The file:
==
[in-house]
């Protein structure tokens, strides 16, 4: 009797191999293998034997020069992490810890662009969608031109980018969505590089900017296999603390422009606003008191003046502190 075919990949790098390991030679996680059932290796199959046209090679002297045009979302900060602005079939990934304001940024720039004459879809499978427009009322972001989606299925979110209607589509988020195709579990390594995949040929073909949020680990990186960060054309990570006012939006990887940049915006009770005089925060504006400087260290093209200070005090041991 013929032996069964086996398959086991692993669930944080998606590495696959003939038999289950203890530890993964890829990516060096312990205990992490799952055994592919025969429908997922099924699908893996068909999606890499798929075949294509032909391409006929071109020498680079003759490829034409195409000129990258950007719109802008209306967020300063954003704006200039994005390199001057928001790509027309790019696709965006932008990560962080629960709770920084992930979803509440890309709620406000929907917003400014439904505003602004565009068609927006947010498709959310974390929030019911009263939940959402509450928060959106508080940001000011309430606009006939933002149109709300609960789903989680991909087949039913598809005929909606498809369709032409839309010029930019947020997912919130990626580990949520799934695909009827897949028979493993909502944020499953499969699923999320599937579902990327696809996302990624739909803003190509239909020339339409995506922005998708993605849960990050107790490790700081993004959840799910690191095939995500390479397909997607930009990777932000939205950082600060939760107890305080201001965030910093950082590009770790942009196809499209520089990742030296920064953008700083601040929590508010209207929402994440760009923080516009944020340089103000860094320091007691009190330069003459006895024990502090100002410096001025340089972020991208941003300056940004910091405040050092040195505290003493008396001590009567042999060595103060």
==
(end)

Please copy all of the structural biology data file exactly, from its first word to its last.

[in-house]
């Protein structure tokens, strides 16, 4: 009797191999293998034997020069992490810890662009969608031109980018969505590089900017296999603390422009606003008191003046502190 075919990949790098390991030679996680059932290796199959046209090679002297045009979302900060602005079939990934304001940024720039004459879809499978427009009322972001989606299925979110209607589509988020195709579990390594995949040929073909949020680990990186960060054309990570006012939006990887940049915006009770005089925060504006400087260290093209200070005090041991 013929032996069964086996398959086991692993669930944080998606590495696959003939038999289950203890530890993964890829990516060096312990205990992490799952055994592919025969429908997922099924699908893996068909999606890499798929075949294509032909391409006929071109020498680079003759490829034409195409000129990258950007719109802008209306967020300063954003704006200039994005390199001057928001790509027309790019696709965006932008990560962080629960709770920084992930979803509440890309709620406000929907917003400014439904505003602004565009068609927006947010498709959310974390929030019911009263939940959402509450928060959106508080940001000011309430606009006939933002149109709300609960789903989680991909087949039913598809005929909606498809369709032409839309010029930019947020997912919130990626580990949520799934695909009827897949028979493993909502944020499953499969699923999320599937579902990327696809996302990624739909803003190509239909020339339409995506922005998708993605849960990050107790490790700081993004959840799910690191095939995500390479397909997607930009990777932000939205950082600060939760107890305080201001965030910093950082590009770790942009196809499209520089990742030296920064953008700083601040929590508010209207929402994440760009923080516009944020340089103000860094320091007691009190330069003459006895024990502090100002410096001025340089972020991208941003300056940004910091405040050092040195505290003493008396001590009567042999060595103060």